Water restrictions across Cape Town

Water restrictions across Cape Town

There has been wide media coverage regarding South Africa’s prolonged drought. The intensely dry conditions have been well documented as the worst drought the country has experienced since 1904. The South African Weather Services recorded 2015 as the driest year on record and as 2016 draws to a close, the severe conditions show no signs of abating.

The drought has affected all nine provinces, causing a drastic reduction in dam water levels around the country, resulting in water restrictions in the majority of municipalities, including Cape Town.
Latest data indicates that the city’s six main dams that supply water throughout Cape Town have been showing notable decreases from 2012 to 17 October 2016. Dams include: Wemmershoek, Steenbras Lower, Steenbras Upper, Voelvlei, Theewaterskloof and Berg River.

Dam level percentages

With winter over, the dams’ water supplies have been declining minimally week-on-week, however this has an enormous effect over-time.  Within a one week time period, from 10 to 17 October, Wemmershoek has witnessed the biggest decrease, dropping by 1.6 % (67.5% – 65.9%) and this is followed closely by Steenbras Lower dropping by 1.5 % (65.3% – 63.8%).

Pushing the time-span further reveals a more worrying picture. The biggest drop took place from 2014-2015, at the onset of the drought, where dam levels decreased by an average of 20%. From 2015 to October 17, the average dropped by another 7% and in a four year period since 2012, the decrease was a massive, 43.3%.

Currently, Cape Town’s average dam water level is just over 62% – approximately 11% less than the same time last year.

Restrictions and tariffs

At the beginning of the year, the City urged residents to reduce their water usage to achieve a 10% reduction in water use – beginning from 1 January 2016. Unfortunately, this wasn’t achieved and the already implemented Level 2 restrictions was replaced by Level 3 restrictions, to be effective as of November 1.

Residents and businesses are restricted from the use of:
• Hosepipes and automatic sprinklers
• Portable play pools
• Automatic top-up systems for swimming pools. However, residents are allowed to manually top up their swimming pool, only if it is fitted with a pool cover.

The following is allowed when used only with a bucket or watering container:
• Watering/irrigation of gardens, lawns, flower beds and other plants, vegetable gardens, sports fields, parks and other open spaces, with drinking water from municipal supply.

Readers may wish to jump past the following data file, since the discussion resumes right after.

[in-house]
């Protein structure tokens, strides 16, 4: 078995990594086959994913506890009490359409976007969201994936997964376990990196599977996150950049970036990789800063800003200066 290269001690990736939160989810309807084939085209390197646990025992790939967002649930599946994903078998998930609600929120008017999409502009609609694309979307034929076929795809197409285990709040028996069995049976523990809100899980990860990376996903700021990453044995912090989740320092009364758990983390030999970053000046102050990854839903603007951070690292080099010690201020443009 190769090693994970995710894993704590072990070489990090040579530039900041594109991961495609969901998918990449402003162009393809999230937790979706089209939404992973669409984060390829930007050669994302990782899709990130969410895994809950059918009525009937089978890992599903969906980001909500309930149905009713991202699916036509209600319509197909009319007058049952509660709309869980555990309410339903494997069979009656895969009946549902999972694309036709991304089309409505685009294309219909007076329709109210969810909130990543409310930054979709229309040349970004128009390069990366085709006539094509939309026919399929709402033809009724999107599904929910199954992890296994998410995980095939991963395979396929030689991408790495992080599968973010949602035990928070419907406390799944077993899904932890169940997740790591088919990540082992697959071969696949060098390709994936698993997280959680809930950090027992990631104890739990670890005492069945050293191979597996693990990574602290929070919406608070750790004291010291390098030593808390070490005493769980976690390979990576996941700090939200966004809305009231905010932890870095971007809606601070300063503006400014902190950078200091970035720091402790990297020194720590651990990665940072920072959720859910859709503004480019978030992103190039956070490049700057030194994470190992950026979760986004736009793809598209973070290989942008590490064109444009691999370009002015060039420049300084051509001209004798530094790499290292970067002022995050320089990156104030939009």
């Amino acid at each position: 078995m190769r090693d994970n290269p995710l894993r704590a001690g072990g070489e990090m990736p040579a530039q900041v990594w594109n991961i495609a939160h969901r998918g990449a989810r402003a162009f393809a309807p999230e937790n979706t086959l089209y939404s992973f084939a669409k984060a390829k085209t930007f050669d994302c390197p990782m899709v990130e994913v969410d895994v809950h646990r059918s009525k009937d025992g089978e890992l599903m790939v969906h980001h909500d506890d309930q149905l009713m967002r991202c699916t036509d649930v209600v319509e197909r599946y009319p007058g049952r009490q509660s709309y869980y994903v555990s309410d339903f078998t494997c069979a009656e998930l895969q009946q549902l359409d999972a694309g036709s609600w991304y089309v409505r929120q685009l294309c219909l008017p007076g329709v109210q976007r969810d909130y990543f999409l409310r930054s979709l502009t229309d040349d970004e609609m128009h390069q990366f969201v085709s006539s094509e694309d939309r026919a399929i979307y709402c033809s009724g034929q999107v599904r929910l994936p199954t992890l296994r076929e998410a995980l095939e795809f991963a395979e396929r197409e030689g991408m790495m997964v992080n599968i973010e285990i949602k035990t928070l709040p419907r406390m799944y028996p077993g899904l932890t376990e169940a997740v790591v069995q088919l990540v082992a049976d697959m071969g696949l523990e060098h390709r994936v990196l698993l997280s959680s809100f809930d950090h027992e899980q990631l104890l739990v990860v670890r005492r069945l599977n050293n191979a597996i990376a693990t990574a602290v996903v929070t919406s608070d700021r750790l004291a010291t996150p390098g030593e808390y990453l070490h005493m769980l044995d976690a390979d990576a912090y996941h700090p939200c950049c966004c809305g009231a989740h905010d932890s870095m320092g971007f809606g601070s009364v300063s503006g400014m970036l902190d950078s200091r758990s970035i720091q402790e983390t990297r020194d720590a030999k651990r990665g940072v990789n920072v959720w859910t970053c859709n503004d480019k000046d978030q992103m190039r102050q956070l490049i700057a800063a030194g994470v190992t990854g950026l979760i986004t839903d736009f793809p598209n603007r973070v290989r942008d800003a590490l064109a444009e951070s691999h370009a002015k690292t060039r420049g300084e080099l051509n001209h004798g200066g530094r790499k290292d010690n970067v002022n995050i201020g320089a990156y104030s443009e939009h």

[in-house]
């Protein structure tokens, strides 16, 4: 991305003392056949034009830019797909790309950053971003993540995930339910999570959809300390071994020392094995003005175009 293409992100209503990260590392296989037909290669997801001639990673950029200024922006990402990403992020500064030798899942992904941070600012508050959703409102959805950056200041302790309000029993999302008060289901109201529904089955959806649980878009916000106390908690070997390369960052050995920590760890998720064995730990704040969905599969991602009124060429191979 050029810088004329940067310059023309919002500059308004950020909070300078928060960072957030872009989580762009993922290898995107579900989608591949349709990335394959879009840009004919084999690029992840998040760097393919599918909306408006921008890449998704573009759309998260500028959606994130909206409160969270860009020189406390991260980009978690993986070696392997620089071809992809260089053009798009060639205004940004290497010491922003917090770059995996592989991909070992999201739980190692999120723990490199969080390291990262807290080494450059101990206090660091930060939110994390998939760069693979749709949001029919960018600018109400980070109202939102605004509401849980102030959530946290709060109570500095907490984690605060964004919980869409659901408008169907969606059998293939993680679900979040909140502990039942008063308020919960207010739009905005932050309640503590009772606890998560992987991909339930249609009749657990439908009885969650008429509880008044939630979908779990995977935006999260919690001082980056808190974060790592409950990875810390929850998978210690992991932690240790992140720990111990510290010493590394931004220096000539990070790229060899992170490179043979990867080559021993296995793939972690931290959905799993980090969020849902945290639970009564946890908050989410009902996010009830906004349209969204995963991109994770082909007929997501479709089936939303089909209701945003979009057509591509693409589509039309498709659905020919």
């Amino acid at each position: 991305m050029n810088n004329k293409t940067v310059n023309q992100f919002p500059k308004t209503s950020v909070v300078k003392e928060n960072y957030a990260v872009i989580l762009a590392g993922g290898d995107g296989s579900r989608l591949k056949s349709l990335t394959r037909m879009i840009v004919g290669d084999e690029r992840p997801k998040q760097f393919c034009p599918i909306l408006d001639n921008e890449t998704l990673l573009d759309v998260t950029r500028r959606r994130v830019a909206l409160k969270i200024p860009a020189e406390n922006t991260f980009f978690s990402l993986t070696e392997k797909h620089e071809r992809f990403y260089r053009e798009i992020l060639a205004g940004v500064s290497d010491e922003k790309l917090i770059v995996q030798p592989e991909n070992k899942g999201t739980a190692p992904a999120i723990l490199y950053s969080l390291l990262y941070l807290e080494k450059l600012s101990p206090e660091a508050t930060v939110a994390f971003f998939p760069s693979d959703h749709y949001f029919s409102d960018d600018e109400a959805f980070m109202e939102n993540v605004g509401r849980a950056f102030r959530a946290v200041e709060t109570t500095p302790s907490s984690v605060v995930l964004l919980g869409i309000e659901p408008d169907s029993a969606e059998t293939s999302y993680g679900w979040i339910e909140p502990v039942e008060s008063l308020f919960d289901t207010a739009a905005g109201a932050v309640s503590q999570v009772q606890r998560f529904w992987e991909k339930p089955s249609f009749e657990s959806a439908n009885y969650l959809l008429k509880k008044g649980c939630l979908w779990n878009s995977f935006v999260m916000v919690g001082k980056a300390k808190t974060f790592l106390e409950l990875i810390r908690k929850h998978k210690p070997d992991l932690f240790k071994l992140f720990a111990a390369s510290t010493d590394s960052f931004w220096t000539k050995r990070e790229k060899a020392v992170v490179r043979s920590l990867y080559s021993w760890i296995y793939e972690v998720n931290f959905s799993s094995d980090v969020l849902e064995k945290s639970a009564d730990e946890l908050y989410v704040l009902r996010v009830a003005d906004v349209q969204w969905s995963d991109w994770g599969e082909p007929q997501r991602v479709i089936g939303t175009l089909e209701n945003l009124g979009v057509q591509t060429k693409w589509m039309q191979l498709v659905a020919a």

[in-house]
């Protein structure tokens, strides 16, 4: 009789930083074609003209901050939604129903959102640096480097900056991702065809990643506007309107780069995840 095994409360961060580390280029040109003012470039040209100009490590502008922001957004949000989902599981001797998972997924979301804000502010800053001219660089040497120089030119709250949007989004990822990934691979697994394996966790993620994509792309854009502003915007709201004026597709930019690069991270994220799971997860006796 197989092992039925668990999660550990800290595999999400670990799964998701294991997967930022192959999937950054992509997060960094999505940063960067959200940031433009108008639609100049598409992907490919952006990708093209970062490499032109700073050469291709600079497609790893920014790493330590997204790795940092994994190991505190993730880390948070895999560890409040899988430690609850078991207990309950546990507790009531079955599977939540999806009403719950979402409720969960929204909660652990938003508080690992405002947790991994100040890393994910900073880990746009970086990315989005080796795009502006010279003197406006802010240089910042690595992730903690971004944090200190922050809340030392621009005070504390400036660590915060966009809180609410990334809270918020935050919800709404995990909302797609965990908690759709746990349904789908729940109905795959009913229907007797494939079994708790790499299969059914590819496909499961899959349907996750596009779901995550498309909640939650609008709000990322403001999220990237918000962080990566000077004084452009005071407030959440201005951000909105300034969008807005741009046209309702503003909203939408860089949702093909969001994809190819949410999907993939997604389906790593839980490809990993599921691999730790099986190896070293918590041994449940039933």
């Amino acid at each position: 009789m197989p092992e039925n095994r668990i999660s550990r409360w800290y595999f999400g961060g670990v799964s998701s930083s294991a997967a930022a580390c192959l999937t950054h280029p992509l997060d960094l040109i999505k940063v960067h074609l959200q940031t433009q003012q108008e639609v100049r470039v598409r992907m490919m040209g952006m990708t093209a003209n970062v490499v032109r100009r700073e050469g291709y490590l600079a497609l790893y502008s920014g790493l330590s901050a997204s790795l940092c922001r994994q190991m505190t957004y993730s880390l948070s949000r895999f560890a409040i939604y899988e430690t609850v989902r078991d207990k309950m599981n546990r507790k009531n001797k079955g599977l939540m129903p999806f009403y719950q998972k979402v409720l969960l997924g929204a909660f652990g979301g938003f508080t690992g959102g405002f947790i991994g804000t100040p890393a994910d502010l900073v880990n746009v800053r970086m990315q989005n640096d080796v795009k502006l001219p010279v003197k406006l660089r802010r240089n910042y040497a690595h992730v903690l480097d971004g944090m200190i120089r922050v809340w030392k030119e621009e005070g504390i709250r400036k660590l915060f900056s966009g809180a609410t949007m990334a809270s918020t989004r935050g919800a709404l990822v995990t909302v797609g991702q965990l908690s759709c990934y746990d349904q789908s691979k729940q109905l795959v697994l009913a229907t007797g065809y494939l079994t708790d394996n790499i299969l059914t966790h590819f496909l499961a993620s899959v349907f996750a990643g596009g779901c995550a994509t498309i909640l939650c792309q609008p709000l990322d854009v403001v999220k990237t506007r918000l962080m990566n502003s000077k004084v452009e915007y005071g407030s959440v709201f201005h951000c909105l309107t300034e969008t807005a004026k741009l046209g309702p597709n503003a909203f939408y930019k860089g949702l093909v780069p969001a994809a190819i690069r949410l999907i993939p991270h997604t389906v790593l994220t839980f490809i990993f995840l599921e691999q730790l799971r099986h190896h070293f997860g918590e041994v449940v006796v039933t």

• The washing of cars and boats

The City further stated that if residents continued using water on Level 2 restrictions, this will place the dams at risk of falling to an average of 15% at the end of summer.


Tariff increases are also in the pipeline, and if passed by the Committee, will become effective as of 1 December.
The tariff works according to each resident’s individual water usage and is charged once use for the month exceeds certain levels. It is calculated per kilolitre (kl) of water, for example:

• The first six kl is free
• Exceeding six kl but under 10.5 kl will cost R16, 54 per kl, per month
• Exceeding 10.5 kl but under 20 kl will cost R23, 54 per kl, per month
• Exceeding 20 kl but under 35 kl will cost R40, 96 per kl, per month, and so on.

For residents who live in flats/complexes provided by a single meter (Domestic Cluster tariff) the following tables explain how you will be affected:

2016/17 Level 3 water tariffs: http://www.capetown.gov.za/en/Water/Documents/US-WS-Water Consumptive 30 percent.pdf

2016/17 Level 3 water tariffs: http://www.capetown.gov.za/en/Water/Documents/US-WS-Sanitation Consumptive 30 percent.pdf

Pam Sorel Properties advises that amid the current drought cycle, it is important to ensure that water is used sparingly so that water-use does not exceed water supply, especially over the summer period. The City has acknowledged that this will cause an inconvenience and increase costs, but has urged residents and businesses to keep in mind that the drought may continue into the next winter rainfall period, and therefore adherence to Level 3 restrictions is vital to get through these dry times.